Photographing Jewelry

Good product photos are critical for being able to clearly communicate what is for sale. 

And they are indeed, one of my biggest challenges. 

I photograph jewelry that is a mix of metal, glass, and stone.  Much of it has reflective surfaces and some of it is absolutely not.  Lots of semi-precious stones, like blue sandstone, and members of the Tiger Eye family have life that sparkles in the reaction to light. A light you have to catch. just. right.  For some stones, their appeal is in how they play with light, how they transform it- things that are exceptionally hard to capture. 

I started on the dining room table, with natural light when possible.  But we have moved into the grey days here in Indiana, and sufficient natural light is rare. 

I knew I needed a good way to shoot them in artificial light, without getting horrid reflections and glare.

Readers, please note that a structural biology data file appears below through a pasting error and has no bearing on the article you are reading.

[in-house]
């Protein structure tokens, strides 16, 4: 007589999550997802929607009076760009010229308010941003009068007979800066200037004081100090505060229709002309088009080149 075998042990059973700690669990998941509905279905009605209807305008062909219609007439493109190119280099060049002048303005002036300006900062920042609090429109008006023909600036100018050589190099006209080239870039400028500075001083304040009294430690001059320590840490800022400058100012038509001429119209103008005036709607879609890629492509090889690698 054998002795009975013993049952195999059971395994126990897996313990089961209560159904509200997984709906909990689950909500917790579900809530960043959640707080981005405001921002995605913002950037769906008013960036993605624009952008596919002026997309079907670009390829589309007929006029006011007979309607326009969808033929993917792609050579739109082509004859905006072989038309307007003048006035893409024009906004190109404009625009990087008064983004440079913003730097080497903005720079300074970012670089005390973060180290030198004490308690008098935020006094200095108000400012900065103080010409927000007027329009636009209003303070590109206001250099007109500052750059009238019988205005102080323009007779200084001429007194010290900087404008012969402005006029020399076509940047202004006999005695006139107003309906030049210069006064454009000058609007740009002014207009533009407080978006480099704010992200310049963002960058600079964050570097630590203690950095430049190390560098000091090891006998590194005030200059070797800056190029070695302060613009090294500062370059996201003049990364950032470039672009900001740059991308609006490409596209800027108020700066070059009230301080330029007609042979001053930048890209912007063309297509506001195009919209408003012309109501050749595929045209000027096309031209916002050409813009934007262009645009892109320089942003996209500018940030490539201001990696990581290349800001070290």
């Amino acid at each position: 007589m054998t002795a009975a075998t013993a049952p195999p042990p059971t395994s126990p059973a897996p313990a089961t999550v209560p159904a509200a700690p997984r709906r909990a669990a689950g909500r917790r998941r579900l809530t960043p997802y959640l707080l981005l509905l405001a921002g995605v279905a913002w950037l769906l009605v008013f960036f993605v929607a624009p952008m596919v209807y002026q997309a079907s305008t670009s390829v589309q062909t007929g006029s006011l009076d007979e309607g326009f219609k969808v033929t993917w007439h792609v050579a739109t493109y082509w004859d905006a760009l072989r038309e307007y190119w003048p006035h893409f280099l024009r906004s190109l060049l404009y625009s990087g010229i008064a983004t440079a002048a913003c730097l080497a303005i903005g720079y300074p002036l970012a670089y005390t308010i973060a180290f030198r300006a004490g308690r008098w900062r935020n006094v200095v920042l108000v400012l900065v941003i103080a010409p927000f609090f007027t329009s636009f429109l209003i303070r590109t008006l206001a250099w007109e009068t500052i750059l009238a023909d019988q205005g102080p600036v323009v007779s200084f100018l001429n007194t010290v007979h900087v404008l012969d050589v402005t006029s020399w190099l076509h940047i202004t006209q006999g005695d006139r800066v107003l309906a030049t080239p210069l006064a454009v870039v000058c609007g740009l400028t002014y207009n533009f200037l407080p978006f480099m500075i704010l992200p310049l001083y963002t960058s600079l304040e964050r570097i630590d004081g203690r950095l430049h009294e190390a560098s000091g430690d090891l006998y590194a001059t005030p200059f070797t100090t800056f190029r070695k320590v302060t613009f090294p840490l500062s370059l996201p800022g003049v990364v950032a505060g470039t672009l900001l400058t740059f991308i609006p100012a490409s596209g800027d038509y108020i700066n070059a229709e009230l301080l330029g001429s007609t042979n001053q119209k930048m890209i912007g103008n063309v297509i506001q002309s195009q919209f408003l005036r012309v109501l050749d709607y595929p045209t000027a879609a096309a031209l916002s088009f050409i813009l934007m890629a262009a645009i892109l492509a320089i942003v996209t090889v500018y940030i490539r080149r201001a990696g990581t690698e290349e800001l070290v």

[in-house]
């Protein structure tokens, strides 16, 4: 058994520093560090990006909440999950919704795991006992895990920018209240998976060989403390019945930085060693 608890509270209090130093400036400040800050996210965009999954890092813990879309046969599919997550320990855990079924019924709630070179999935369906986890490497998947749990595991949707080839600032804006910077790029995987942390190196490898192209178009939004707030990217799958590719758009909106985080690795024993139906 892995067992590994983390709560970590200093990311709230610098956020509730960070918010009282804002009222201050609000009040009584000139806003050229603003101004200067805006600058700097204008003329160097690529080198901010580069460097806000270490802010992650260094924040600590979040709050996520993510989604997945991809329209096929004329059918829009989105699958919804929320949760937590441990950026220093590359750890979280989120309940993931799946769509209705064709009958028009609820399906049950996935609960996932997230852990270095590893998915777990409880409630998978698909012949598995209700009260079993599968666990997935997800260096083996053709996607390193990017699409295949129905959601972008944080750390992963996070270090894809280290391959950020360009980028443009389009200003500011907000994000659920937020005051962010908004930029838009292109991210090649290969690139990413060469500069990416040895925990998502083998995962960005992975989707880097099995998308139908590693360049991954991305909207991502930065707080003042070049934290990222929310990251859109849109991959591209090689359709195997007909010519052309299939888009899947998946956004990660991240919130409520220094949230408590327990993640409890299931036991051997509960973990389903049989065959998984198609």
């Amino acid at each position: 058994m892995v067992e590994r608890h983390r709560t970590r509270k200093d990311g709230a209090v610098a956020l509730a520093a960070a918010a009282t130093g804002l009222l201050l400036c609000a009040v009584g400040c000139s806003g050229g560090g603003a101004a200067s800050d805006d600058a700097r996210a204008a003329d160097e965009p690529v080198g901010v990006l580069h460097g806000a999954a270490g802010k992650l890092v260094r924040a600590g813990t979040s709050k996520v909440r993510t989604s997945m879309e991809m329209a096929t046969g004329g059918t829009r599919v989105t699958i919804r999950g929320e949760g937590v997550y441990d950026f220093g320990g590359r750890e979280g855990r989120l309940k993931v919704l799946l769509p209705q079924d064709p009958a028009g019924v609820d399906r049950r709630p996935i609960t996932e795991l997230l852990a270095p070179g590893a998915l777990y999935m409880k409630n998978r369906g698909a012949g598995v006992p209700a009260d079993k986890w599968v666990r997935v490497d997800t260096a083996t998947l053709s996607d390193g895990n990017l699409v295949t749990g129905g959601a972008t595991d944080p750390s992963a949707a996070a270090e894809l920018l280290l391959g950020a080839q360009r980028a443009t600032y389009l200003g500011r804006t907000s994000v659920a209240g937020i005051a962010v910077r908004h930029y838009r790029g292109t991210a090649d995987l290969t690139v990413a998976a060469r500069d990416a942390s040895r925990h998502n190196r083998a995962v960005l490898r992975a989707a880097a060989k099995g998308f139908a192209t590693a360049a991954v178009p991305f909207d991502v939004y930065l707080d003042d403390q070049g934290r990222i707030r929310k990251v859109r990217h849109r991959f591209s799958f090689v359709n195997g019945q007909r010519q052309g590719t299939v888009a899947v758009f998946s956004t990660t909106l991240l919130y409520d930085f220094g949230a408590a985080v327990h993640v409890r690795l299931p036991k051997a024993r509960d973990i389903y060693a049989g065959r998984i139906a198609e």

Our makerspace had a product lightbox donated, and I experimented with that the day after Thanksgiving. 

Lightbox setup at SHAK Makerspace

While the picture were not reflective and were low on shadows ( a big achievement), one light was out and the replacement light gave a distinct color shift in all of my photos.  In the picture above, the base is actually a grey cloth, but in all the photos it ( and all the jewelry shot) shifted to tan.  

It was a real problem for about half the jewelry I shot that day, the colors in the photos were just not accurately representing real life. 

Today, David reminded me that years ago we had a green screen setup and there were some glare free light setups in that kit.  I dug them out of the bottomless closet in the hall, set them off and did more shooting in the dining room today.  I am leaving it set up for more shooting tomorrow ( as we prepare for cyber monday around here).  I am MUCH happier with the color quality in the photos, but there is slightly more shadow.  I think I need to move them out of the dinning room, and set up with a different angle on the lights.  For now, good enough. 

Photography setup at home

We have now entered the meta phase of making art by photographing the wearable art… 

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